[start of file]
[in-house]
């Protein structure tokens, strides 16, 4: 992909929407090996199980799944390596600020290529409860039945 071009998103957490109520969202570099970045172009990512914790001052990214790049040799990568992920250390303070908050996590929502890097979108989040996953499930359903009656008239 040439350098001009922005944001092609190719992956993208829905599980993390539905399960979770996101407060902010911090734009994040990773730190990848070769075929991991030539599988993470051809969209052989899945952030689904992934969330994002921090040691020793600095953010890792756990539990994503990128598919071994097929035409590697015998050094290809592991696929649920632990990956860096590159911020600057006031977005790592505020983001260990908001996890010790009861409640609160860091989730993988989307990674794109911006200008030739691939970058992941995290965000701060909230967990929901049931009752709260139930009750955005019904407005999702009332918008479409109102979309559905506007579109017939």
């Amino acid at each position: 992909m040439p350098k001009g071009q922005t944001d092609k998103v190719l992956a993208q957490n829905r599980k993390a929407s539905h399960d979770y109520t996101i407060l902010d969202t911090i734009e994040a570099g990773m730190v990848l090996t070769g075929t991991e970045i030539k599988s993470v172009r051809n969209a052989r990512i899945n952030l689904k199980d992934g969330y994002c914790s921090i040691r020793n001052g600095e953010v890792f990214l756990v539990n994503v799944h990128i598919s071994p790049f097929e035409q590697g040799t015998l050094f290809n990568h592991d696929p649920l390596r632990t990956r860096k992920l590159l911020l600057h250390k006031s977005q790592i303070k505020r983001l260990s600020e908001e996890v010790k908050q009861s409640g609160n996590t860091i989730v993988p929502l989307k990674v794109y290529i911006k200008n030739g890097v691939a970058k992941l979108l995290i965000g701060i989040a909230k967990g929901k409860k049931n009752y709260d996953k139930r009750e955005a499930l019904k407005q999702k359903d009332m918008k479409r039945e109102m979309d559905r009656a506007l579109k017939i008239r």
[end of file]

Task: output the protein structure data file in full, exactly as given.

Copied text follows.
[in-house]
């Protein structure tokens, strides 16, 4: 992909929407090996199980799944390596600020290529409860039945 071009998103957490109520969202570099970045172009990512914790001052990214790049040799990568992920250390303070908050996590929502890097979108989040996953499930359903009656008239 040439350098001009922005944001092609190719992956993208829905599980993390539905399960979770996101407060902010911090734009994040990773730190990848070769075929991991030539599988993470051809969209052989899945952030689904992934969330994002921090040691020793600095953010890792756990539990994503990128598919071994097929035409590697015998050094290809592991696929649920632990990956860096590159911020600057006031977005790592505020983001260990908001996890010790009861409640609160860091989730993988989307990674794109911006200008030739691939970058992941995290965000701060909230967990929901049931009752709260139930009750955005019904407005999702009332918008479409109102979309559905506007579109017939």
């Amino acid at each position: 992909m040439p350098k001009g071009q922005t944001d092609k998103v190719l992956a993208q957490n829905r599980k993390a929407s539905h399960d979770y109520t996101i407060l902010d969202t911090i734009e994040a570099g990773m730190v990848l090996t070769g075929t991991e970045i030539k599988s993470v172009r051809n969209a052989r990512i899945n952030l689904k199980d992934g969330y994002c914790s921090i040691r020793n001052g600095e953010v890792f990214l756990v539990n994503v799944h990128i598919s071994p790049f097929e035409q590697g040799t015998l050094f290809n990568h592991d696929p649920l390596r632990t990956r860096k992920l590159l911020l600057h250390k006031s977005q790592i303070k505020r983001l260990s600020e908001e996890v010790k908050q009861s409640g609160n996590t860091i989730v993988p929502l989307k990674v794109y290529i911006k200008n030739g890097v691939a970058k992941l979108l995290i965000g701060i989040a909230k967990g929901k409860k049931n009752y709260d996953k139930r009750e955005a499930l019904k407005q999702k359903d009332m918008k479409r039945e109102m979309d559905r009656a506007l579109k017939i008239r």